We know there are many different kinds of intelligence – interpersonal, musical, logical…but let’s be honest, when we think of someone as smart we usually really only mean intellectually intelligent. Someone who is good with math or words, certified by college degrees and professional success.
I’ve written before about my fascination with Michael Pollan’s book, Botany of Desire, and the intelligence he ascribes to plant life. In the same way, a 2016 book by Peter Wohlleben, The Hidden Life of Trees, studies the ways that trees communicate with, and even express empathy for, other trees. It’s so easy to scoff at the notion of intelligence in plant life, but we only know what we know. What about all the things we don’t know…all that lies behind, beneath, and around what we perceive through our senses? Couldn’t any plant or animal life have forms of intelligence that we are unable to recognize or define?
I manage a concert series in downtown Washington DC (check out the link if you’re interested), and this past week I branched out a bit from the usual fare of chamber music, with a local dance ensemble, Word Dance Theater, which specializes in the work of Isadora Duncan. I don’t know a lot about modern dance in general or Duncan in particular, but I’ve seen their work before and knew it expresses an integrity and passion for Duncan’s legacy which would be beautiful in the performance space, and which I hoped would communicate…well, something… to the audience.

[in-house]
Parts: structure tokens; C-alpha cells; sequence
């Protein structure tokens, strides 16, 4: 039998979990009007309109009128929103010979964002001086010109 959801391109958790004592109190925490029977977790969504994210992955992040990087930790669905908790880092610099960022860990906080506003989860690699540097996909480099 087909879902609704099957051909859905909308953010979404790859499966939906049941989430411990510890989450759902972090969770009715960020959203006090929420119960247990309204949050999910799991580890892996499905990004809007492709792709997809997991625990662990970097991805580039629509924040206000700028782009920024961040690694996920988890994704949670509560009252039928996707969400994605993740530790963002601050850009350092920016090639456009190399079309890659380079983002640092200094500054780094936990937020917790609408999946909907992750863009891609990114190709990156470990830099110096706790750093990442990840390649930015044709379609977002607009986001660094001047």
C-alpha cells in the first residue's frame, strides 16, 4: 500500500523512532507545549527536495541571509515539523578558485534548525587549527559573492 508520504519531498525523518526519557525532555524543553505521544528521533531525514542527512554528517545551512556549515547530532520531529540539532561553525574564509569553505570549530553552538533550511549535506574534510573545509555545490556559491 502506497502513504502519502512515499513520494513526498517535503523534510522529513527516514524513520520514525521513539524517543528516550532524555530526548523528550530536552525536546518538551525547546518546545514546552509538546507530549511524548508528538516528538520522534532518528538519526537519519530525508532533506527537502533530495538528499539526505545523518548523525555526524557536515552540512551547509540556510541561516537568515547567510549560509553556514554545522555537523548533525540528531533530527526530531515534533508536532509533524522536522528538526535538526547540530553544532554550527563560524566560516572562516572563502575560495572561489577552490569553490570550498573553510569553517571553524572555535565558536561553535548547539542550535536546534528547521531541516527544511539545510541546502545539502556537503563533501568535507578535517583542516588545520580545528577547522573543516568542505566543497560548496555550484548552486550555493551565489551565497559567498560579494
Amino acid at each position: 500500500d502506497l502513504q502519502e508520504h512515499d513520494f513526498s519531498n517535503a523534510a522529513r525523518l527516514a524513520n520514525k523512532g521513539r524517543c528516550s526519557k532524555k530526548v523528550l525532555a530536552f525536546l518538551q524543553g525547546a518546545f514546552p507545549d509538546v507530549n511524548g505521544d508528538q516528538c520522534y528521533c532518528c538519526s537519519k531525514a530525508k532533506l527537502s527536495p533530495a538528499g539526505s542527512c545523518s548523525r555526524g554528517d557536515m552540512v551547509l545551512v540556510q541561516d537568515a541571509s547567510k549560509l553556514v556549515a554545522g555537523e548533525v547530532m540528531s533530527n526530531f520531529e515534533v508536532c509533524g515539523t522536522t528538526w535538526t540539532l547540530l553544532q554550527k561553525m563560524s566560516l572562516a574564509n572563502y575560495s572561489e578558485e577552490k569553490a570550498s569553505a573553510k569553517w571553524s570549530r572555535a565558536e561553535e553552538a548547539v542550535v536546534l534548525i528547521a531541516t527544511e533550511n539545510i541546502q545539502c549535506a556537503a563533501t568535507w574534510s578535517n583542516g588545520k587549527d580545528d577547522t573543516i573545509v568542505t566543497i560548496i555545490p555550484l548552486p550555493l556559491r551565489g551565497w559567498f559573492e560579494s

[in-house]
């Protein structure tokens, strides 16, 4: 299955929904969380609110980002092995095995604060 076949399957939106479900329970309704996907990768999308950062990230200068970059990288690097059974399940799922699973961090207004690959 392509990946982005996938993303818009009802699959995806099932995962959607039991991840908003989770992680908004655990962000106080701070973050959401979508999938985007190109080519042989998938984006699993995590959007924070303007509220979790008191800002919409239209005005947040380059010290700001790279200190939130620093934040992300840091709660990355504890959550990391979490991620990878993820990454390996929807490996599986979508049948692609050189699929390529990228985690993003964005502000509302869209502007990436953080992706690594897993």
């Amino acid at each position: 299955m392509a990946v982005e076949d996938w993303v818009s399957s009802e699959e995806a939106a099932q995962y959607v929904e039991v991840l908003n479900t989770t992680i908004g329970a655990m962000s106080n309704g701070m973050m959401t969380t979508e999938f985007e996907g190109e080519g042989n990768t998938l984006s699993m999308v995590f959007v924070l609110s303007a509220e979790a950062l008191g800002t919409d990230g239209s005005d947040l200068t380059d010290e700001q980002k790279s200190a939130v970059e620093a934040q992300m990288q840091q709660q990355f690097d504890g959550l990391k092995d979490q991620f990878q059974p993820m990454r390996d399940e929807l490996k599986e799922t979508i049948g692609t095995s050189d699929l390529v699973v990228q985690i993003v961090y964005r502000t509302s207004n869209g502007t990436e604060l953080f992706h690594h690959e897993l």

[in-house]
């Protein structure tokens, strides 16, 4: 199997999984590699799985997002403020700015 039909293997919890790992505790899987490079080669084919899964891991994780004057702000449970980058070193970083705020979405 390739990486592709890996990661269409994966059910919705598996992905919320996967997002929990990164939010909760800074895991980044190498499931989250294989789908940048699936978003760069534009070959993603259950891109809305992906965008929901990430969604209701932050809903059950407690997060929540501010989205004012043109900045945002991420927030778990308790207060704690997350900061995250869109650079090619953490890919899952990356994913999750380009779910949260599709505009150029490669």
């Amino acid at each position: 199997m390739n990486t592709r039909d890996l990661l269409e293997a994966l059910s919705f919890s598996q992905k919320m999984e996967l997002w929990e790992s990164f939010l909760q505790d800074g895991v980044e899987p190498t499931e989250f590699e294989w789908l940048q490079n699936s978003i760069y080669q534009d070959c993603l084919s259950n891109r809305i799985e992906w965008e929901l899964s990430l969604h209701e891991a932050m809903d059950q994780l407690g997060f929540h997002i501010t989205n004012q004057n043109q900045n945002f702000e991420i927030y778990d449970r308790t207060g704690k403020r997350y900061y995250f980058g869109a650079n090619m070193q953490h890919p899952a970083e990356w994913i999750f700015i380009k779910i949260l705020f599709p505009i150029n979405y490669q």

Their performance was indeed colorful and thoughtful, and to me expressed uninhibited freedom. It made me think about how much more we should all be moving – gracefully and freely – throughout our days. As I watched, I thought about all the ways people get stuck – physically, emotionally, spiritually – and wished we could learn to move with Duncan’s freedom to help us get unstuck.
Afterwards, someone I know to have considerable musical and intellectual gifts came up to me, and admitted he didn’t know enough about this kind of dance to see much of anything actually going on. He wasn’t being judgmental, just perplexed and perhaps a bit bored by what he had seen. I would have wished for him to see something behind or around the dancers’ flowing garments and limbs, but art is unpredictable in its effect at any given time on any particular person.
I do think the gamut of intelligence includes an acceptance of what we don’t know, but what we might imagine to be possible, whether that is the possibility of messages traveling from one tree to another through a complex web of roots, or a dancer’s invitation to move with a freedom that helps to open our minds to what we cannot put into words or even fully understand. To say that something outside of human experience is impossible or ridiculous becomes, for me, simply a failure of imagination.